In addition to his violin music, Biber also wrote a large number of vocal works, including masses, requiems, and motets.  He also wrote at least one opera.  A performance of Biber’s Requiem may be seen here.

While many of his vocal works featured large choirs and large orchestras (the Missa Salsburgensis calls for several choirs, with a total of 53 vocal parts; here’s an excerpt), he was also adept at writing for more modest ensembles.  His Stabat Mater is for just four voices.

An unusual and noteworthy piece is Battalia, Biber’s musical representation of a battle and its aftermath.  Biber incorporates dissonance, uses the cello to represent a drum, and in short, creates a piece of music that does not sound like it was written in 1673.  A detailed description can be found here.

Be sure to check out the Heinrich Biber Homepage for a discography, list of recordings, and detailed articles on the composer and his works.  Biber scores may be found here.

Biber was well known and imitated in his lifetime and was acclaimed as a composer well into the 18th century.  Thereafter, Biber’s music fell out of favor, but there has been a recent resurgence of interest in his music, leading to a number of performances and new recordings.

Looks like Biber is making a comeback.

[Postscript:  Indeed!  Hours after posting this I found out a recording of Biber’s Rosary Sonatas had won Gramophone’s 2016 Baroque Instrumental Award.]


*The sonatas were dedicated to and presented to the Archbishop of Salzburg in a score that included copper engravings at the head of each sonata.  You can see the copper engravings at the bottom of the linked page.


  5. Gilman, Kurt Ardee, The Importance of Scordatura in the Mystery Sonatas of Heinrich Biber,


Image attribution: Heinrich Ignaz Franz Biber, 1681, engraving by Paulus Seel, [Public domain] via Wikimedia Commons

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Haiku Wednesday: Mompou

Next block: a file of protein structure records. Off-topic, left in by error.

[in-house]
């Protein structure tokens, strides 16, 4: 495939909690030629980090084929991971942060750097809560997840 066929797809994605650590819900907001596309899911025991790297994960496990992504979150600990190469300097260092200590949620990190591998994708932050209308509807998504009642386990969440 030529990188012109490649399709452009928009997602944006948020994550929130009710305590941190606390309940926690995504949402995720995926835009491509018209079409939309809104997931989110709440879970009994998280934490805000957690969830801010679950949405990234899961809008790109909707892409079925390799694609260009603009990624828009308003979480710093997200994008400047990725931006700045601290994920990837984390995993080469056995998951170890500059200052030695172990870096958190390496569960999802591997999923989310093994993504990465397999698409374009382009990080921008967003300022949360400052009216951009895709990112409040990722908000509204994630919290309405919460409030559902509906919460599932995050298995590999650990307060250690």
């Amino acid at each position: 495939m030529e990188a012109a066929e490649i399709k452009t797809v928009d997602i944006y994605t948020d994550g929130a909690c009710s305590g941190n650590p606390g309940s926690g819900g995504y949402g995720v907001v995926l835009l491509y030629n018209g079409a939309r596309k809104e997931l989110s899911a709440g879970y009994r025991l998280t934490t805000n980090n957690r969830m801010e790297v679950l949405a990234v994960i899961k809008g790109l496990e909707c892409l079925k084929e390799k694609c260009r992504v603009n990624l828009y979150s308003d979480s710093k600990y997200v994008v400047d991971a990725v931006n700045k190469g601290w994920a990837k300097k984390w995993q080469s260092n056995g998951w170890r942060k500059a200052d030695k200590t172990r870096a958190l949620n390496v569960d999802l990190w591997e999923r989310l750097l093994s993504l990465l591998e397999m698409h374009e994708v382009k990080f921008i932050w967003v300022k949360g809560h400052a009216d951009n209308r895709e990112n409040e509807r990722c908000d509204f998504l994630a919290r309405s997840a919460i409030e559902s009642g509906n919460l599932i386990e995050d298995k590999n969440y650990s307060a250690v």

Mist over a lake

How like a haiku
Is the music of Mompou:
What is needed, stays;
What is not, is gone.
Once the image is painted
The sound fades away.

“The music of Federico Mompou is the music of evaporation.”1

These words by pianist Stephen Hough caught my attention.  I hadn’t heard the name Mompou, or his music, for a few years.  At that time I had heard some pieces from his Canciones y Danzas (Songs and Dances).  And delicate little pieces they were.

But evaporation?  Definitely.  Let me explain.

In his delicate miniatures, Mompou distilled his music down to quintessential elements.  It is simple in the way a haiku is simple—there may be few notes, few words, but they are exactly the ones needed to convey the thought, nothing extraneous is included.  Some pieces even dispense with the bar lines separating measures of music in a seeming suspension of time.  Listen to Impresiones intimas (Intimate Impressions) No 1, the first piece in this video, just one minute in length.

Mompou began writing music in 1917, and was an honorary member of Les Six in Paris.  He was still writing in 1979.  Perhaps his most well-known work is Música Callada (Silenced Music; typically translated as Music of Silence or Silent Music), a cycle of music written in four books between 1959 and 1967.